The military history of the Jin dynasty and the Sixteen Kingdoms encompasses the period of Chinese military activities from 266 AD to 420 AD. The Jin dynasty is usually divided into the Western Jin and Eastern Jin in Chinese historiography. Western Jin lasted from its usurpation of Cao Wei in 266 to 316 when the Uprising of the Five Barbarians split the empire and created a number of barbarian states in the north. The Jin court relocated to Jiankang, starting the era of Eastern Jin, which ended in 420 when it was usurped by Liu Yu, who founded the Liu Song dynasty.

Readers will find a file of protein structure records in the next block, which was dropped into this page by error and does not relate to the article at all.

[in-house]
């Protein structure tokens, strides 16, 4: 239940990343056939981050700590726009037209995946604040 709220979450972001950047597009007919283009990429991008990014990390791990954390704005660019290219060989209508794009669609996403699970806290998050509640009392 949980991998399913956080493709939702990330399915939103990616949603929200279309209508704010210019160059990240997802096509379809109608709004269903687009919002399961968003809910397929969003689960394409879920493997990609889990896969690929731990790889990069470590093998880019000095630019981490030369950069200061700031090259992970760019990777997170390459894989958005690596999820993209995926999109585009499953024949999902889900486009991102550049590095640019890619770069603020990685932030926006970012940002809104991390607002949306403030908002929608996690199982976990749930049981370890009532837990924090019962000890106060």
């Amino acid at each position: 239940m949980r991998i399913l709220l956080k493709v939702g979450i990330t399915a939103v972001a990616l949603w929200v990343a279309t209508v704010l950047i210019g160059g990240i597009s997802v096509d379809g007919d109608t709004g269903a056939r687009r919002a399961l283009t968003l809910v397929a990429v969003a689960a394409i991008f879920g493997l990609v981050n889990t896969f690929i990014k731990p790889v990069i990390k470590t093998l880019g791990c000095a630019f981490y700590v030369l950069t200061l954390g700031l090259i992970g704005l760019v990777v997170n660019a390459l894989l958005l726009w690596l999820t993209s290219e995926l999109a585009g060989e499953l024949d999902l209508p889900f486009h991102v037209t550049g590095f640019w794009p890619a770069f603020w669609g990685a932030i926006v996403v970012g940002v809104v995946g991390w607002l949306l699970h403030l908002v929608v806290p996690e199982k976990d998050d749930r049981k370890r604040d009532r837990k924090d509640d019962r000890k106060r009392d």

The Jin dynasty's military structure was largely inherited from Cao Wei. During the Three Kingdoms period, military leadership was functionally hereditary as long as the successor was loyal to his liege and proved competent. When the commander died, a male member of his family inherited control of his troops, and when a soldier died one of his male relatives inherited his position in the unit. By the end of the Three Kingdoms, the term buqu (部曲) had come to designate the institution of hereditary military leadership. Both bu and qu, meaning battalions and companies, were originally units of military organization during the Han. Under Cao Cao, a more systematic form of hereditary soldiery was implemented through "military families" (士家 shijia) which later became "hereditary troops" (世兵 shibing). As their name implies, able male members born into military families served for life, and when they could no longer serve because of illness or death, their sons or close family members replaced them. Their families lived at the capital and other major centers where they could be used by the government as hostages to ensure the loyalty of their soldiers. They were also forbidden from marrying into non-military families in order to prevent their offspring from exiting the system, thus creating a closed community of military households. Although commoners could still be called up in times of urgent need, the rise of government mandated military communities under Cao Wei and the demobilization of local levies under the Jin dynasty, had by and large, replaced the universal conscription of the Han.